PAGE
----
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Issue Position: Financial Services

Issue Position

Location: Unknown

For more than twenty years, Congressman Garrett has been at the forefront of public policy deliberations dealing with issues related to the financial services industry, developing considerable expertise in areas ranging from securities and finance to insurance and regulatory oversight.

At the start of the 112th Congress, Congressman Garrett was selected to serve as Chairman of the Subcommittee on Capital Markets and Government-Sponsored Enterprises for the House Financial Services Committee. In this role, Congressman Garrett oversees the subcommittee with jurisdiction over the Securities and Exchange Commission (SEC) and government-sponsored enterprises (GSEs) Fannie Mae and Freddie Mac. In addition, the subcommittee handles all matters related to capital markets activities such as business capital formation and venture capital, as well as derivative instruments.

Housing Finance Reform

One of the major legislative initiatives the subcommittee will tackle in the 112th Congress is reform of the housing finance system in the U.S. In particular, the subcommittee will be examining ways to reform Fannie Mae and Freddie Mac, which are currently in government conservatorship and were the recipients of the largest bailout in the recent financial market crisis. The taxpayer funded bailouts that went to mortgage giants Fannie Mae and Freddie Mac have already been the largest of all the bailouts -- weighing in at a $150 billion and counting. As Chairman of the subcommittee with jurisdiction over the GSEs, Congressman Garrett believes four objectives should be the driving force behind immediate reform efforts:

* Protect taxpayers;
* End all bailouts;
* Get private capital off the sidelines;
* Reduce the government's exposure to the housing market.

To achieve those goals, Congressman Garrett has long been a proponent of getting the government out of the housing finance industry. Some of the basic tenants of Congressman Garrett's legislative agenda to move toward a private housing marketplace include:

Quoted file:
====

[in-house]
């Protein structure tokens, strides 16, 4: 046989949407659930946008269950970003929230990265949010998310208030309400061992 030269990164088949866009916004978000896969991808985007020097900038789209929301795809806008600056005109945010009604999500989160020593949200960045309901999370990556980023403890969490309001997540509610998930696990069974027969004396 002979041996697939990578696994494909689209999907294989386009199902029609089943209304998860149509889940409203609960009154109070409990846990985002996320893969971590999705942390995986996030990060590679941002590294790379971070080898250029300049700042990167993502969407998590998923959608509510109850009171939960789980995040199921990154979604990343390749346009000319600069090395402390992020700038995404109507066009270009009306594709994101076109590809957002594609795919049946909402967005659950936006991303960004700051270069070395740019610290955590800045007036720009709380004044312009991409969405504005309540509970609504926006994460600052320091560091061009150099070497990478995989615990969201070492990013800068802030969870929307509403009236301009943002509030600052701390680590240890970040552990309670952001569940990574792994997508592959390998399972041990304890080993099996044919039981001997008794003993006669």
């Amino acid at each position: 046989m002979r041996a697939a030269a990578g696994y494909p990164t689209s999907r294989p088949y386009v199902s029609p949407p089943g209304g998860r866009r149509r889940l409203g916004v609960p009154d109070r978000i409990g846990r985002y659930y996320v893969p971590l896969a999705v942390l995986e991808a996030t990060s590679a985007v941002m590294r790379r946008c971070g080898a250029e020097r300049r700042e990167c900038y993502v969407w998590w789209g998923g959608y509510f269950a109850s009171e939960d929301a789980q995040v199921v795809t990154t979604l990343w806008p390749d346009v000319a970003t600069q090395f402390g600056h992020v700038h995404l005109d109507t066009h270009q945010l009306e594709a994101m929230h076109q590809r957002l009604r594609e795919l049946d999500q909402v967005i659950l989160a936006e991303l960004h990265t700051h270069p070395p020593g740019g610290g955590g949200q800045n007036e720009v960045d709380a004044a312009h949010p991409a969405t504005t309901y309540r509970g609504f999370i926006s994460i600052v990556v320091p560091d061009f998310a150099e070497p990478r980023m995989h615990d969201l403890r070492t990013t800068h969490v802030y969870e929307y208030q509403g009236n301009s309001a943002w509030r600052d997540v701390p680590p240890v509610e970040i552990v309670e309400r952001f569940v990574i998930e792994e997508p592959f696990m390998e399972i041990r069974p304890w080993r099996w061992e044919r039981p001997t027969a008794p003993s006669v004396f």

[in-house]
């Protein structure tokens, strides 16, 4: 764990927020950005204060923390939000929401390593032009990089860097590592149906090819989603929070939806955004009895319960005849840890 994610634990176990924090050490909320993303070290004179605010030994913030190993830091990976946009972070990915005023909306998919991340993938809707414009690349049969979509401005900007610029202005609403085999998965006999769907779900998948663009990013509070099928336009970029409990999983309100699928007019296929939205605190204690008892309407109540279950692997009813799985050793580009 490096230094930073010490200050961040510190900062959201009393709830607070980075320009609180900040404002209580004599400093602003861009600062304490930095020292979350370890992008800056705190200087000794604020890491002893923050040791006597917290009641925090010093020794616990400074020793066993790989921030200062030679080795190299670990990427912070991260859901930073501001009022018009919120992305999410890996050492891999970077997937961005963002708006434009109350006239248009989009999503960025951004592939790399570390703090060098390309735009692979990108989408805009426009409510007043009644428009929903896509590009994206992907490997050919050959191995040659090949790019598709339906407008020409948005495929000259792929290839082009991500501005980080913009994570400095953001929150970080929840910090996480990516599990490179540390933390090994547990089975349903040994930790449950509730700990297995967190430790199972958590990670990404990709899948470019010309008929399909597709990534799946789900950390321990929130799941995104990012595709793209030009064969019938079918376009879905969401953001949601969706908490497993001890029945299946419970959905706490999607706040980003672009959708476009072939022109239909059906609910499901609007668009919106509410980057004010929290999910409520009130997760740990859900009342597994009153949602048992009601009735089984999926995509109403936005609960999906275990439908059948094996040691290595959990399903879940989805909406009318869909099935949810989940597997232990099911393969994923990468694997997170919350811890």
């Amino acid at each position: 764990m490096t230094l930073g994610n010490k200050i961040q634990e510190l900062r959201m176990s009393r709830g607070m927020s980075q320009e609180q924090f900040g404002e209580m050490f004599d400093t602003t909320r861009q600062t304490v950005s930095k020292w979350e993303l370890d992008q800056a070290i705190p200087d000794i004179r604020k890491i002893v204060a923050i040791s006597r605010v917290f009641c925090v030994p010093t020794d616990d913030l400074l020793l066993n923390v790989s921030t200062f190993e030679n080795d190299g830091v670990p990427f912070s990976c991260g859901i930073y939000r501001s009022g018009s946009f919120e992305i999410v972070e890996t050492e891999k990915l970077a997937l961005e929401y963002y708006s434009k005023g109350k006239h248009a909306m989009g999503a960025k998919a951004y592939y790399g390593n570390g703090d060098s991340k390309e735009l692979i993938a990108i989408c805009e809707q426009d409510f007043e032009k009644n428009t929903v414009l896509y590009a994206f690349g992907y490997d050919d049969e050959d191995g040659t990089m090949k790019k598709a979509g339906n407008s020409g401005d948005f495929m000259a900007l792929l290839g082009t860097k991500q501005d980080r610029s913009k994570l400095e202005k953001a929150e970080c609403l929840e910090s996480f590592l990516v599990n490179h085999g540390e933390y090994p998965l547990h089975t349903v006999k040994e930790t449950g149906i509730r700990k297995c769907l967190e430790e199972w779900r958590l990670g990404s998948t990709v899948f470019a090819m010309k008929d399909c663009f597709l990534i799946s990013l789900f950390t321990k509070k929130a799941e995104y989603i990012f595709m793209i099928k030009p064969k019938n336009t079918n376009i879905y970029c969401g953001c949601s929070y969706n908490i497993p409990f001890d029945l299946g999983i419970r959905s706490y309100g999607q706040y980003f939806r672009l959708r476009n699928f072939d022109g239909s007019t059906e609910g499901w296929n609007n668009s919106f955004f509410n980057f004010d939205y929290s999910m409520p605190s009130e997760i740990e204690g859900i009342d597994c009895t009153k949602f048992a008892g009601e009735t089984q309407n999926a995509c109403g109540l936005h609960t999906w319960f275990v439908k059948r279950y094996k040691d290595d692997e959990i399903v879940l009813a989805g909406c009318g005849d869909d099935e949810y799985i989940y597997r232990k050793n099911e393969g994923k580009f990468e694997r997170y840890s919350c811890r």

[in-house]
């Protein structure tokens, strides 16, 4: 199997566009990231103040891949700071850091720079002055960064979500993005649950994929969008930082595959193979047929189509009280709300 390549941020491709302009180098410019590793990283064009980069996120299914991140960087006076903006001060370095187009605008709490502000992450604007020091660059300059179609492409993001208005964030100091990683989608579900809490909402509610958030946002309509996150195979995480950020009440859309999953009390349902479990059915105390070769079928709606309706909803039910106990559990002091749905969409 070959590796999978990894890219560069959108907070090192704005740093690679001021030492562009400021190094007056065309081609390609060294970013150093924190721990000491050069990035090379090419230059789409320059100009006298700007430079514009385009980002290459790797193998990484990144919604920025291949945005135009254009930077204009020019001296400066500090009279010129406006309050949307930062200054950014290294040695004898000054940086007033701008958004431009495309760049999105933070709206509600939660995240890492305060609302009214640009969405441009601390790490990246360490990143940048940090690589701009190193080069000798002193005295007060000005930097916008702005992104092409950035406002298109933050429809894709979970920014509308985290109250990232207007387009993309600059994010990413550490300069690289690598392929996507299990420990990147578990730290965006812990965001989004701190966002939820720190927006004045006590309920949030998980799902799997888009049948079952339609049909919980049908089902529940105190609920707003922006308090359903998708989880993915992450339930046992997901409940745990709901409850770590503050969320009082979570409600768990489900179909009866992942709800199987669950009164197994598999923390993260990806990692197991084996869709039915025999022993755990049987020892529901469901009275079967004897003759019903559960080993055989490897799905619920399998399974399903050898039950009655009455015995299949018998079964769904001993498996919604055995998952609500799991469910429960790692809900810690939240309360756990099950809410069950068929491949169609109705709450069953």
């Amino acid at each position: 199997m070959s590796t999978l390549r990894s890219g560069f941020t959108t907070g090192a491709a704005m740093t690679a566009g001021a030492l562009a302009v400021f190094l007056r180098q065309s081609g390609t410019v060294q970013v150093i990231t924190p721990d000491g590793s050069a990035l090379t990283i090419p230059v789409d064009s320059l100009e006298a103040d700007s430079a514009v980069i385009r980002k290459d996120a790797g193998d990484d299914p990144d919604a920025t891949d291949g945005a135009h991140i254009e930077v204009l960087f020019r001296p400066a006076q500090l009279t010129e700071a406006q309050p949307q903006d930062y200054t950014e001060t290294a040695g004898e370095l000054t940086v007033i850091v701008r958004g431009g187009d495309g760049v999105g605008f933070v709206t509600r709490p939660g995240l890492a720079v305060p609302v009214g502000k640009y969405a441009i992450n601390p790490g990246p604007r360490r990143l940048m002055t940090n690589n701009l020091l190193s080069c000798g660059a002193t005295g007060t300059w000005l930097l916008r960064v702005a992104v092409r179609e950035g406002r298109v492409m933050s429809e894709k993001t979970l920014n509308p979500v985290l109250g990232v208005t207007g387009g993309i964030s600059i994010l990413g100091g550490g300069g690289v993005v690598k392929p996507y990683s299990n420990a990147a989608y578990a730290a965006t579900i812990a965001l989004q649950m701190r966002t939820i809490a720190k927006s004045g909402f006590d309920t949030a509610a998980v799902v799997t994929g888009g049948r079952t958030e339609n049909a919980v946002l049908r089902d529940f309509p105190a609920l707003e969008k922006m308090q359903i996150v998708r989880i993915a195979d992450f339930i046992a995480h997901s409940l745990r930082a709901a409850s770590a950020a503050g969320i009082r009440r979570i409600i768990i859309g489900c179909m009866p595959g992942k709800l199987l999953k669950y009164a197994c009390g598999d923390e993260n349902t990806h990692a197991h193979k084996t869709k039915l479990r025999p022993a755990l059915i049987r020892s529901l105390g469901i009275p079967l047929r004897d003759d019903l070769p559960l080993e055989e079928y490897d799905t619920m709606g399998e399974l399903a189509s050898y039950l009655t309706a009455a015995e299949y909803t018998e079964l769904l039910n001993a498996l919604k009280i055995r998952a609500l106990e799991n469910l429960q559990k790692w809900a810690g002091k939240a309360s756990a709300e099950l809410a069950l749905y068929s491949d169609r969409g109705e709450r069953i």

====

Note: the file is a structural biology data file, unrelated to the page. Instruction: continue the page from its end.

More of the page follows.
* Addressing the $1.5 trillion combined retained portfolios of Fannie and Freddie;
* Putting both entities on the federal government's budget;
* Modifying the conforming loan limits;
* Abolishing the affordable housing goals, which numerous studies point to as one of the main causes of the GSE's collapse.


Congressman Garrett was a primary architect of the comprehensive House Republican financial regulatory reform proposal during the 111th Congress. He authored substantive Republican alternatives in a number of key areas, including, but not limited to, derivatives and GSE reform. Despite his opposition to the overall package, he worked in a constructive fashion to pass several bipartisan provisions that strengthened the final House product. As a culmination of his intense work on regulatory reform in the House, Garrett was selected to serve as a conferee on the House-Senate Conference Committee responsible for reconciling the two chambers' versions of the financial services regulatory reform bill.

During the debate of Dodd-Frank, Congressman Garrett was adamant in his view that the creation of more regulators would not solve the fundamental problem of our broken regulatory system. He felt the final product failed to address the root cause of the financial collapse -- banks were permitted to take on too much risk because of the widespread belief that the U.S. government would bail them out if they failed. Congressman Garrett also felt the legislation was sending the wrong message to the markets by failing to abolish the "too big to fail" mentality.

Congressman Garrett believes that enshrining "too big to fail" into our lexicon was the exact opposite approach that should have been taken. Instead, Congressman Garrett believes we should have made it clear that no business -- no matter how big or interconnected -- is implicitly backed by American taxpayers. It's not only unfair to American taxpayers, but it's unfair to every other U.S. business that is deemed unworthy.

As Chairman of the House Financial Services Subcommittee on Capital Markets and Government-Sponsored Enterprises, Congressman Garrett will spearhead efforts to correct the most misguided provisions of Dodd-Frank, as well as closely monitor and provide rigorous oversight of the regulators tasked with implementing the law.

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